"Privatizing Chicago examines the city’s public housing reforms as an example of “actually existing” (Brenner & Theodore, 2002) neoliberal urbanism and explains how specific political actors, processes, and institutions altered market-based policies intended to reshape urban poor neighborhoods. Viewing Chicago as a neoliberal city requires both recognizing its political landscape as one where the primary aim of municipal government is to promote an entrepreneurial agenda that positions the economic success of the city above all other interests, as well as viewing the potential for progressive movements to contest this agenda."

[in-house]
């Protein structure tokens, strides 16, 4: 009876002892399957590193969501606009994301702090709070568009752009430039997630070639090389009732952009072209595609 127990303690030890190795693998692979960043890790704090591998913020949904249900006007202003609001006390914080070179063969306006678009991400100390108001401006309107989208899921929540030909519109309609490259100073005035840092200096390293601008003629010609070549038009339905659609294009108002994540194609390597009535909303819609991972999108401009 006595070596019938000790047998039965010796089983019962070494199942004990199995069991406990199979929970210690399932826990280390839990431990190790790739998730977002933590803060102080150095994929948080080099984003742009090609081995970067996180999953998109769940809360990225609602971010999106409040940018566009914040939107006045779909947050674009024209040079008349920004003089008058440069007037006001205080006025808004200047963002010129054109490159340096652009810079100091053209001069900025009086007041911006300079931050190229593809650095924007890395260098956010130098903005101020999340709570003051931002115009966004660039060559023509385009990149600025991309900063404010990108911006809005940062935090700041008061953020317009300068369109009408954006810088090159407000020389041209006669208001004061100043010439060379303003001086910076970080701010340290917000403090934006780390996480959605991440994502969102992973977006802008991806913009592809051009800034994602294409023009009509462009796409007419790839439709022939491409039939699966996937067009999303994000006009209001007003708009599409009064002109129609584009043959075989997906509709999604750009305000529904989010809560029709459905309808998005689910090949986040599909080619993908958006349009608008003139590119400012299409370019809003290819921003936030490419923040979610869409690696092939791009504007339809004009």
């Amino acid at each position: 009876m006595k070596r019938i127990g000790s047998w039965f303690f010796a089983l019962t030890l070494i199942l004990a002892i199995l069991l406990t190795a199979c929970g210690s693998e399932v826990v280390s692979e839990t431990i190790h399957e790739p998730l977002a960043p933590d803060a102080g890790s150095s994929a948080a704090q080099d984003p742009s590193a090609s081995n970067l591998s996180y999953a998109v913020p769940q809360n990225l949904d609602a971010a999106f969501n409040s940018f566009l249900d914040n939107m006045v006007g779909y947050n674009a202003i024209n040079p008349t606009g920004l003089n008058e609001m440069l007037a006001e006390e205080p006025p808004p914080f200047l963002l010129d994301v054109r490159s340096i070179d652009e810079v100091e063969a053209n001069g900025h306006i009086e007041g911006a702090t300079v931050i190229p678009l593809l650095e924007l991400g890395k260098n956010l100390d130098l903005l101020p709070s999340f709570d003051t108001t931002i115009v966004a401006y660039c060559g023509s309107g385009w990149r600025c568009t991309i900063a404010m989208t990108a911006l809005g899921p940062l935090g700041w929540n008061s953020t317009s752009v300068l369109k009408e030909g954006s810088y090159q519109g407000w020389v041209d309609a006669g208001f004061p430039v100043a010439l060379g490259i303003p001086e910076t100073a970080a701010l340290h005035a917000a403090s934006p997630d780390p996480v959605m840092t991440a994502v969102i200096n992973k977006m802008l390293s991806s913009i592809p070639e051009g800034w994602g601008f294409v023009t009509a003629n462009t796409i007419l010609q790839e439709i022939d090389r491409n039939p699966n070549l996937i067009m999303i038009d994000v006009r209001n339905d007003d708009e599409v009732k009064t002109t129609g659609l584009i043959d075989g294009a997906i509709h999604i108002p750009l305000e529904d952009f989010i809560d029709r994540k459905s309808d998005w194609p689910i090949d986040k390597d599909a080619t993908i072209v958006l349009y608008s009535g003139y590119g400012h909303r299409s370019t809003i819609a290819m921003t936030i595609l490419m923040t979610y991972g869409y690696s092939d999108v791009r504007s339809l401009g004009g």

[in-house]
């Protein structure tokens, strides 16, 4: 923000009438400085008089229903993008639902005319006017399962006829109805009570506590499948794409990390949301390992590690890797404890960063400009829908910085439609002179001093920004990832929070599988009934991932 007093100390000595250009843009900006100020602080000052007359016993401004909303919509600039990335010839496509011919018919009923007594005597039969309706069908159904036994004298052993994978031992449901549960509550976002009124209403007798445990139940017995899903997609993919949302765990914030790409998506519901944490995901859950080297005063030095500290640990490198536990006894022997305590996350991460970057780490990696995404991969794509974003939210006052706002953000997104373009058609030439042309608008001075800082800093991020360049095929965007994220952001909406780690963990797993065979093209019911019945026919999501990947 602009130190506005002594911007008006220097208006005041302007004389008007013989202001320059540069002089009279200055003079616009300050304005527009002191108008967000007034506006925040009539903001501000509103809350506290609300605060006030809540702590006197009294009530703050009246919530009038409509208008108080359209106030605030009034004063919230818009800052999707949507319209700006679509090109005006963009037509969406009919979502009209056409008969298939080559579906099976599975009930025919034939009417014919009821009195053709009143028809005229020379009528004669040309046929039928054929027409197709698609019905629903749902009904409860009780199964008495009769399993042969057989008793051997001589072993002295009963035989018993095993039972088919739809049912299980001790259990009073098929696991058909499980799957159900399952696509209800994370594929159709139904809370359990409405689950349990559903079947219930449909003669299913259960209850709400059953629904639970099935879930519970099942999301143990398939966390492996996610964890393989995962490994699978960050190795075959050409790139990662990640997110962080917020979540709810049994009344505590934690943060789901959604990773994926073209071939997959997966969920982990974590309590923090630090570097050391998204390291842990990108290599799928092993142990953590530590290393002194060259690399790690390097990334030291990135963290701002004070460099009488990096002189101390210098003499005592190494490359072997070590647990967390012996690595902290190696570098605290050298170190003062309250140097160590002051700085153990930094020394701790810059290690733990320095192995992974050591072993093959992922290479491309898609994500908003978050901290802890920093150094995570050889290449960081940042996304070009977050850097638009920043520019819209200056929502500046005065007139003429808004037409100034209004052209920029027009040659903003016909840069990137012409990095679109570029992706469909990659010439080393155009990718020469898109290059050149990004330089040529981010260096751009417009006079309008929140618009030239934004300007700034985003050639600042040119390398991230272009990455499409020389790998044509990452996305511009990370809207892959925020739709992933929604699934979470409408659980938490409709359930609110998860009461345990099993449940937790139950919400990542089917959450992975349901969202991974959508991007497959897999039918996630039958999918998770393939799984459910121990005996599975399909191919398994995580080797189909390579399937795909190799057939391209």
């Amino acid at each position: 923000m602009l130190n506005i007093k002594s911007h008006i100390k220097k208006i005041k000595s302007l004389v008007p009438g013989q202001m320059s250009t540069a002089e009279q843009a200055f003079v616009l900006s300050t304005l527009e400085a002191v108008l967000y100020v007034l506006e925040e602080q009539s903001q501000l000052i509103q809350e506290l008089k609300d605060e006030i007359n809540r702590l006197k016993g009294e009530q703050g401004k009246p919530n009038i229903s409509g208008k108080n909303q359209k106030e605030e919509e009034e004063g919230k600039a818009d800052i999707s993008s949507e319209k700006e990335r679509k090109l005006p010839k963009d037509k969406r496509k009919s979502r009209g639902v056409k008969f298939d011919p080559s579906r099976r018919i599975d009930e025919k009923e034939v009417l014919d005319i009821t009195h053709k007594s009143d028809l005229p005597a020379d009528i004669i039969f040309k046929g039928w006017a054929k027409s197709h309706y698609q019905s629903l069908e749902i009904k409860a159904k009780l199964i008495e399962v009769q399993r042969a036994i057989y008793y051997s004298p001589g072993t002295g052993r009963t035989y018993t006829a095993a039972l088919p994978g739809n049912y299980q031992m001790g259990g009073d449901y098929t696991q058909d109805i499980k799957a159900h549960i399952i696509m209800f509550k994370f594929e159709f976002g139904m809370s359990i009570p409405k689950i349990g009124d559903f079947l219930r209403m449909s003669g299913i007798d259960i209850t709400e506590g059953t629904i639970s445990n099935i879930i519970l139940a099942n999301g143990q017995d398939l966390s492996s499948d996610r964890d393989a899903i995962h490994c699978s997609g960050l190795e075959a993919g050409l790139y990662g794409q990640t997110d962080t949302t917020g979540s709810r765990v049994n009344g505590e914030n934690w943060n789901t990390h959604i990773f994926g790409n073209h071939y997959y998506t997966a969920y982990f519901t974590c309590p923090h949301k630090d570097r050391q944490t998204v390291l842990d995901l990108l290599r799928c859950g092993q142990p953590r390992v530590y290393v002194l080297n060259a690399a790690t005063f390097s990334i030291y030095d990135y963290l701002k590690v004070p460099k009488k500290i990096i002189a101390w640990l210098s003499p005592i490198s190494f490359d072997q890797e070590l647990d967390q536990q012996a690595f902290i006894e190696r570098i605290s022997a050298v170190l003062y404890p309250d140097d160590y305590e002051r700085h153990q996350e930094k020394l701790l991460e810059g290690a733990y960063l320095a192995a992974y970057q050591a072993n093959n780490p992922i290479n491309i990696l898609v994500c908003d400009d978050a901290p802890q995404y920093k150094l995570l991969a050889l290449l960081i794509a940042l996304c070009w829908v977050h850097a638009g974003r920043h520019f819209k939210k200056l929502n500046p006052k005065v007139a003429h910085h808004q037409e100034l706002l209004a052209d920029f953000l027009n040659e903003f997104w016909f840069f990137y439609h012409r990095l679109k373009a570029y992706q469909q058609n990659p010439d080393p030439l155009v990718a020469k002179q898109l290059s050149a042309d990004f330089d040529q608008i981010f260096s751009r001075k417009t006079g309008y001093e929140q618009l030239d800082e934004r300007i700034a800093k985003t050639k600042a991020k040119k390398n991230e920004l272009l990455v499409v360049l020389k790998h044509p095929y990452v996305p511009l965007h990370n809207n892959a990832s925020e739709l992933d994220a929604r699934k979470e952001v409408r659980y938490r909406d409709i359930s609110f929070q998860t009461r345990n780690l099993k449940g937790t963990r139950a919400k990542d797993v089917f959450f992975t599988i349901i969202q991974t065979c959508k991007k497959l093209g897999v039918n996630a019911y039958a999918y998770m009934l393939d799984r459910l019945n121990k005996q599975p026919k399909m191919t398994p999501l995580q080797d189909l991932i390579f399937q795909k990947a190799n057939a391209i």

"The study accomplishes this through a case study of Chicago’s public housing reforms between 2000 to 2016. It shows how government officials, real estate developers, bankers, lawyers, planners, grassroots activists, and others pursued policy strategies favorable to their interests over a 16-year period—a time marked by the economic recession."
Amy Turnbull Khare's 2016 dissertation for the School of Social Administration is available here.